February 20, 2010


Ceremony welcomes nation’s newest citizens

37 people from 17 nations take oath of citizenship in County Courthouse


Bob Ellis/staff photographer
David Howe looks at his certificate of naturalization with his daughter, Quinn, during a naturalization ceremony Friday at the Cortland County Courthouse. With them is Howe’s wife, Allison, and daughter Kiely.

Staff Reporter

Being an American means taking part in freedom at the local level as well as the national level, 37 people from 17 nations were told Friday after they took the oath of citizenship.
A series of speakers congratulated the men and women on finishing the instruction necessary for citizenship and then coming to the Cortland County Courthouse to be given the oath by state Supreme Court Justice Phillip Rumsey.
The new citizens would be able to voice their opinions, pursue their dreams and help their government make decisions, said keynote speaker Dr. Christopher Moheimani, a Cortland surgeon who was born in England but grew up in New Jersey, finally taking the oath in his 40s.
“Sitting there before taking my oath four years ago, I began to appreciate anew that this was a land of opportunity,” Moheimani said, adding that the United States allows a person to find his or her true self and to take responsibility for society.
Ghassan Wehbe, a Lebanese native who became a U.S. citizen 14 years ago and is now a Truxton town councilman, urged the new citizens to vote because their decisions could affect local government.
“In Truxton, we rallied to keep our elementary school open and our senior citizen center open,” Wehbe said, referring to recent discussions in the Homer school district about the fate of Hartnett Elementary School and a move to cut days of operation for senior centers.
“The second most important piece of paper you will receive today is the voter registration card, 8 1/2 inches by 5 inches,” Wehbe said. “In two town elections, we had tie votes for town council seats. That vote makes a difference.”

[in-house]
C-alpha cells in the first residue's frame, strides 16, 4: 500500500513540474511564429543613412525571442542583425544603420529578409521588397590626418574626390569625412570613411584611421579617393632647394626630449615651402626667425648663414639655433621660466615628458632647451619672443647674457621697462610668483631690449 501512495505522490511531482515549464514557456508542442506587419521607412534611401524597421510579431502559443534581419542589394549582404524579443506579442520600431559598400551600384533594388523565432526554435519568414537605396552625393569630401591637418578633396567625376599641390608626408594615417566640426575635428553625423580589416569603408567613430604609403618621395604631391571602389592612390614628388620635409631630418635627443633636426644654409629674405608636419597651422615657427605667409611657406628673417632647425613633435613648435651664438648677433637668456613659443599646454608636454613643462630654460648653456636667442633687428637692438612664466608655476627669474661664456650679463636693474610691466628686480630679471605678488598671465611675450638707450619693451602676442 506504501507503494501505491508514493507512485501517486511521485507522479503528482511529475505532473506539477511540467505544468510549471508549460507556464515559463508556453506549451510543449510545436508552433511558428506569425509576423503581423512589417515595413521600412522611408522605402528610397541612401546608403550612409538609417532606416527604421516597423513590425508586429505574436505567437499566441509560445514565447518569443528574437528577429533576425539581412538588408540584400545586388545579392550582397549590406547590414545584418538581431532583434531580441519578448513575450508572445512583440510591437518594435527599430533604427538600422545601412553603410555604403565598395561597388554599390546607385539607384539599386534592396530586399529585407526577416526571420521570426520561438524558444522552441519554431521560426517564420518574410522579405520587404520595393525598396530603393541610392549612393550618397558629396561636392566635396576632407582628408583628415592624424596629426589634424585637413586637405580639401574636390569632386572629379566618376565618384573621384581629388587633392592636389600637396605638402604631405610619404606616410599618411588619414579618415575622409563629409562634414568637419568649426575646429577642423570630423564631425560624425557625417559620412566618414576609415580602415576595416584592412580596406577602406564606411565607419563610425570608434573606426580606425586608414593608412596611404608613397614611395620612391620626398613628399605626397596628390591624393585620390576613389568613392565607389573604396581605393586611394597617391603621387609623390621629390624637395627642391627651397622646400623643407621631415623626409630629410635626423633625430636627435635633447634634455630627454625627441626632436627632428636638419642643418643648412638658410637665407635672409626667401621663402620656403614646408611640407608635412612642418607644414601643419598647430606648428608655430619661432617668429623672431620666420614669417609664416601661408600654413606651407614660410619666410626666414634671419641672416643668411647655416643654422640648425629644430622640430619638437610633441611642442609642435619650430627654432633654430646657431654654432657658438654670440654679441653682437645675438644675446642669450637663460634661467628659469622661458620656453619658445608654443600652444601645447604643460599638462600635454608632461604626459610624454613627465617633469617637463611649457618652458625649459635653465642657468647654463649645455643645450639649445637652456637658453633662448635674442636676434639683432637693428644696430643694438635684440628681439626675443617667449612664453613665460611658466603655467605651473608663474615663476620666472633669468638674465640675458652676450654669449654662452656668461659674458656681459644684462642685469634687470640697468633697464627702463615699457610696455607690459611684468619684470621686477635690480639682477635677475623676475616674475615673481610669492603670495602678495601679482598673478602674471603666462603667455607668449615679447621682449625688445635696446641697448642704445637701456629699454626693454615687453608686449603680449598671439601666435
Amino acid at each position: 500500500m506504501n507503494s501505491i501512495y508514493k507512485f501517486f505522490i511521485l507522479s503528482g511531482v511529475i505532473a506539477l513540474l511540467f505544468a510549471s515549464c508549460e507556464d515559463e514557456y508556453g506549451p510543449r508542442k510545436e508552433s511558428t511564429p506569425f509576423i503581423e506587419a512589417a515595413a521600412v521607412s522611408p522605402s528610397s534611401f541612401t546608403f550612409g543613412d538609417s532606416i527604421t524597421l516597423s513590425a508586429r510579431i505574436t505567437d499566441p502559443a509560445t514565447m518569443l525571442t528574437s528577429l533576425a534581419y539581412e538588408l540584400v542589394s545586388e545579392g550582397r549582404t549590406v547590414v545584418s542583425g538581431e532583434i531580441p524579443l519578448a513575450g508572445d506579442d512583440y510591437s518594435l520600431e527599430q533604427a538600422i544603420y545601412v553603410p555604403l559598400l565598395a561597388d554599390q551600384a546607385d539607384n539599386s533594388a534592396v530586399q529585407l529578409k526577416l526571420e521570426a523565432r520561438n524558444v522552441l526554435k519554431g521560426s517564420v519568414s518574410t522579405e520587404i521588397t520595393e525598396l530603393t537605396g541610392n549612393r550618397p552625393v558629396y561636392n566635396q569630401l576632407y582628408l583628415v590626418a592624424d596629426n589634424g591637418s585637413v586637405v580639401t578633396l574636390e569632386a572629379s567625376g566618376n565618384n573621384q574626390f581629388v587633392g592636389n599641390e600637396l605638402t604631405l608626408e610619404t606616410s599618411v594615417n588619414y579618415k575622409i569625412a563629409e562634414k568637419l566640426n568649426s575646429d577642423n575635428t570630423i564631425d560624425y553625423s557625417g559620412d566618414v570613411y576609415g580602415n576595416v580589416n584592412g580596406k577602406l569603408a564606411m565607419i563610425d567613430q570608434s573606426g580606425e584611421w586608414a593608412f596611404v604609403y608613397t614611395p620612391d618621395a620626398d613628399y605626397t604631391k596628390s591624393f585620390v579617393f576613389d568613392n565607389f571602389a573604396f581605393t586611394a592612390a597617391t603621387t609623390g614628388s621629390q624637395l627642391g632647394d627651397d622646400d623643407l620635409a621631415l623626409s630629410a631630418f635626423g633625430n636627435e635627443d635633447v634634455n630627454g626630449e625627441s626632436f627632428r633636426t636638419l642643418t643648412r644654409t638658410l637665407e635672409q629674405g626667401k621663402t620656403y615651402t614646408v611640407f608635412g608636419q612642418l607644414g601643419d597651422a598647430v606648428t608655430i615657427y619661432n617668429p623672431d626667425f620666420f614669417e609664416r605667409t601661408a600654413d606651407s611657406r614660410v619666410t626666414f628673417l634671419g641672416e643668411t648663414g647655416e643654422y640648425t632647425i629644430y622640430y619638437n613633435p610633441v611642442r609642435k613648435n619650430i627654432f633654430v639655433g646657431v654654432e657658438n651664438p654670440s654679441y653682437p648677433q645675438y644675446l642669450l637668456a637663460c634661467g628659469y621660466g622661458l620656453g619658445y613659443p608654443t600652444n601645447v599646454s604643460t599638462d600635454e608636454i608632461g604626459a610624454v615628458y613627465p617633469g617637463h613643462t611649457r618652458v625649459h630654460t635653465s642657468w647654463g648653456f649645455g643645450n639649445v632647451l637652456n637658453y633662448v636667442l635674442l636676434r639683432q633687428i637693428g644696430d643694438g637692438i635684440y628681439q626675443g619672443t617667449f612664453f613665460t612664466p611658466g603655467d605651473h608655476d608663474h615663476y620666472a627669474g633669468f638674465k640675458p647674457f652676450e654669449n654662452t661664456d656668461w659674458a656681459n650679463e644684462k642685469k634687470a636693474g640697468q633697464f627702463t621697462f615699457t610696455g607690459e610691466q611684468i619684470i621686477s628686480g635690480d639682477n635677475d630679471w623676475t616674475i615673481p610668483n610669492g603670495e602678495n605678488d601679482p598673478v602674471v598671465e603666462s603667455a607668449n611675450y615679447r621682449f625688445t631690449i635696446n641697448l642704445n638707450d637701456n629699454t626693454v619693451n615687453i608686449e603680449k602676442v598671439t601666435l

Cuyler and Truxton town elections last fall produced two tie votes.
Wehbe said the day was one to remember, but just the start of a journey, not the end.
Cortland County Legislature Chairman Jack Williams told the new citizens to work together and participate in government, adding to the nation’s strengths.
Williams (D-8th Ward) said his grandfather emigrated from Wales and became a U.S. citizen over a century ago, so he understood how much the day meant.
The new citizens smiled to themselves or to relatives and friends, after taking the oath from County Clerk Elizabeth Larkin. They received their certificates from Rumsey, Larkin, Moheimani and Jeffery Belling, an official from the U.S. Bureau of Citizenship and Immigration Services in Buffalo.
Some of the new citizens had lived in the United States for years before deciding to become Americans.
“We finally got around to it,” said retired Cornell University physics professor Richard Tallman, 75, referring to himself and his wife, Myrna, who also took the oath. They were Canadian citizens, one of several at Friday’s ceremony.
“It felt like the right thing to do,” said Brad Rickard, a native Canadian who teaches applied economics and management at Cornell. His Canadian-born wife, Christa Mugford, a Cornell Cooperative Extension staff member in Tioga County, also took the oath.
Another Canadian, Davie Howe of Groton, had to leave for Montreal after the ceremony with his wife, Allison, and their two young daughters. He said that, like Rickard and Mugford, having children made him realize he should be an American as they were.
“I might like to get involved in school board or local government, so I needed to make a serious commitment,” said Howe, a Cornell administrator. “And this way, no matter who wins the Olympic gold medal in hockey, the U.S. or Canada, I win.”
Howe, 41, said he was worried about re-entering New York state after his visit to Montreal, because his green card was taken before the ceremony and he does not yet have a U.S. passport.
“I have all the paperwork with me, so hopefully it will work,” he said.
Rumsey urged the new citizens to remember their native countries and the family they might have there, as America is a nation that values all cultures. He said each of the 37 people brings a special talent to citizenship.
“America is a young nation, and we have made our share of mistakes and will no doubt make more,” Rumsey said, “but we are a country of law.”
Rumsey said beforehand that he was disappointed in one thing: structural problems with seats in the courtroom’s balcony meant the seating was unsafe, so there were no high school students from Cortland and Homer to watch the ceremony from there.


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